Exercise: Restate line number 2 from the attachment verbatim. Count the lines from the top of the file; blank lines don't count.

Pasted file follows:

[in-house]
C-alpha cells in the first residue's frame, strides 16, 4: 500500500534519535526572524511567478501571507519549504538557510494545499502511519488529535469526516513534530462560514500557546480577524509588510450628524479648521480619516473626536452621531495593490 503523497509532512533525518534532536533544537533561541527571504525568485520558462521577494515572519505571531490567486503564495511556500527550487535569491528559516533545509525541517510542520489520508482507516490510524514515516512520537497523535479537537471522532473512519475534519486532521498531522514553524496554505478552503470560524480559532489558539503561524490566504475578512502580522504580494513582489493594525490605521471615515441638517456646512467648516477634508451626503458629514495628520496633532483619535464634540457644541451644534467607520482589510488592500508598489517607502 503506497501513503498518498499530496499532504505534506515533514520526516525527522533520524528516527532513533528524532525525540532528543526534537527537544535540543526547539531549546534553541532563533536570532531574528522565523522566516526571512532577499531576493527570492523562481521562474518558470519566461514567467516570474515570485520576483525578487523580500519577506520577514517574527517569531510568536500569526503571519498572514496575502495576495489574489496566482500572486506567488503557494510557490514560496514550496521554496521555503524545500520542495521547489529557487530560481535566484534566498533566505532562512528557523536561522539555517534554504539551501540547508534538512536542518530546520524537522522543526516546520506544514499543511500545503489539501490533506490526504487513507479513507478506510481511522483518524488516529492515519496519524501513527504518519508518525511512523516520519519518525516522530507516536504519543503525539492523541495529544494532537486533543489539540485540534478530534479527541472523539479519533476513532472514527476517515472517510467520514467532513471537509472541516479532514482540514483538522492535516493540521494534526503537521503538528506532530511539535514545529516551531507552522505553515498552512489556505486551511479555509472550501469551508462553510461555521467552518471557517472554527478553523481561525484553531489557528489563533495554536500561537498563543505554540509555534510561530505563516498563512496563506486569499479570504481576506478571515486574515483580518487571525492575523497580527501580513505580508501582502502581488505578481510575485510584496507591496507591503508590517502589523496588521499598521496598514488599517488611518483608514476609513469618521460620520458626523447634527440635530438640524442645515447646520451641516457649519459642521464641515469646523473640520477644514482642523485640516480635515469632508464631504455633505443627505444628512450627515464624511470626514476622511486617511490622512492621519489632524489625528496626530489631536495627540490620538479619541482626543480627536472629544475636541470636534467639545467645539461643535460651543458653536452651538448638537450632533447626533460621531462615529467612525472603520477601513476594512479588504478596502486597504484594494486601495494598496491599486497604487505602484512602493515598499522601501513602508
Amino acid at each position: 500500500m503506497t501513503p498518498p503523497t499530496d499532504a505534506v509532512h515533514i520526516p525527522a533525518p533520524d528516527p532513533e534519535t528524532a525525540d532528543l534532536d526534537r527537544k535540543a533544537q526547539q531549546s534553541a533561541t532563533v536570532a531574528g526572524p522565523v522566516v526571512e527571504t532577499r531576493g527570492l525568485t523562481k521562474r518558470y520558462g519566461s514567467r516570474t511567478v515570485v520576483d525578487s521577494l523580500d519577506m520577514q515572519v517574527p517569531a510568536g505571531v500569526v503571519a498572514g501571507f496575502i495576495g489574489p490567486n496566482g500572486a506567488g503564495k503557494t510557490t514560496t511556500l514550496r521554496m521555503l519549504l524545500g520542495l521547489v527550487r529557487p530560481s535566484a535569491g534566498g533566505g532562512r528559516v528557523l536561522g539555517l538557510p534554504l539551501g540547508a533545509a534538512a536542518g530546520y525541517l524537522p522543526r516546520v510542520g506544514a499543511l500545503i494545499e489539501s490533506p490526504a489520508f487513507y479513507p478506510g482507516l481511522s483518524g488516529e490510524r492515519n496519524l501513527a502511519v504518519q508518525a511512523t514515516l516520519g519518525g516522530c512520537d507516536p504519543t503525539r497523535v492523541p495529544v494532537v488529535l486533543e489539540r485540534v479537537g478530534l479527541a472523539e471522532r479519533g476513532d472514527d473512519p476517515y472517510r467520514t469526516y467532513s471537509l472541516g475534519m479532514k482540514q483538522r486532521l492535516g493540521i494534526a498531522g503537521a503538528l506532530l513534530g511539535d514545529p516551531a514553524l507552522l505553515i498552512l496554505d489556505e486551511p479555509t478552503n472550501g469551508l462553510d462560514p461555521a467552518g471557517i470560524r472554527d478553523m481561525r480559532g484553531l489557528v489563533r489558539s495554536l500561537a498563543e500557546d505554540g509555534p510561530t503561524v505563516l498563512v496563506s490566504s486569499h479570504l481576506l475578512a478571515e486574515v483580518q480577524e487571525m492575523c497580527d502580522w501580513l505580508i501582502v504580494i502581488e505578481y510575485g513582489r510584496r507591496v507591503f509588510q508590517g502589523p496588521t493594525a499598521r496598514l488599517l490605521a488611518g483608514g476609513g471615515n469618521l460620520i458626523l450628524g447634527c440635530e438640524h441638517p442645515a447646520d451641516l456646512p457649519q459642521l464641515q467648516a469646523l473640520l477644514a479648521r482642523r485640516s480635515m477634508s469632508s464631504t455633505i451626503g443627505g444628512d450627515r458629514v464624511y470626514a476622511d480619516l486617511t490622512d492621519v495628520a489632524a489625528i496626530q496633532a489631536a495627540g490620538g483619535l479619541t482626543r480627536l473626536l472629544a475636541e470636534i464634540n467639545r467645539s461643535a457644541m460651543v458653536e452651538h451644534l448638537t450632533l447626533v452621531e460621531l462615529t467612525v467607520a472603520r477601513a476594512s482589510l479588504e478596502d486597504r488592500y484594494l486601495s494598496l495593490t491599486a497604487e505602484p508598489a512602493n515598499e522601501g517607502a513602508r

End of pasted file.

C-alpha cells in the first residue's frame, strides 16, 4: 500500500534519535526572524511567478501571507519549504538557510494545499502511519488529535469526516513534530462560514500557546480577524509588510450628524479648521480619516473626536452621531495593490 503523497509532512533525518534532536533544537533561541527571504525568485520558462521577494515572519505571531490567486503564495511556500527550487535569491528559516533545509525541517510542520489520508482507516490510524514515516512520537497523535479537537471522532473512519475534519486532521498531522514553524496554505478552503470560524480559532489558539503561524490566504475578512502580522504580494513582489493594525490605521471615515441638517456646512467648516477634508451626503458629514495628520496633532483619535464634540457644541451644534467607520482589510488592500508598489517607502 503506497501513503498518498499530496499532504505534506515533514520526516525527522533520524528516527532513533528524532525525540532528543526534537527537544535540543526547539531549546534553541532563533536570532531574528522565523522566516526571512532577499531576493527570492523562481521562474518558470519566461514567467516570474515570485520576483525578487523580500519577506520577514517574527517569531510568536500569526503571519498572514496575502495576495489574489496566482500572486506567488503557494510557490514560496514550496521554496521555503524545500520542495521547489529557487530560481535566484534566498533566505532562512528557523536561522539555517534554504539551501540547508534538512536542518530546520524537522522543526516546520506544514499543511500545503489539501490533506490526504487513507479513507478506510481511522483518524488516529492515519496519524501513527504518519508518525511512523516520519519518525516522530507516536504519543503525539492523541495529544494532537486533543489539540485540534478530534479527541472523539479519533476513532472514527476517515472517510467520514467532513471537509472541516479532514482540514483538522492535516493540521494534526503537521503538528506532530511539535514545529516551531507552522505553515498552512489556505486551511479555509472550501469551508462553510461555521467552518471557517472554527478553523481561525484553531489557528489563533495554536500561537498563543505554540509555534510561530505563516498563512496563506486569499479570504481576506478571515486574515483580518487571525492575523497580527501580513505580508501582502502581488505578481510575485510584496507591496507591503508590517502589523496588521499598521496598514488599517488611518483608514476609513469618521460620520458626523447634527440635530438640524442645515447646520451641516457649519459642521464641515469646523473640520477644514482642523485640516480635515469632508464631504455633505443627505444628512450627515464624511470626514476622511486617511490622512492621519489632524489625528496626530489631536495627540490620538479619541482626543480627536472629544475636541470636534467639545467645539461643535460651543458653536452651538448638537450632533447626533460621531462615529467612525472603520477601513476594512479588504478596502486597504484594494486601495494598496491599486497604487505602484512602493515598499522601501513602508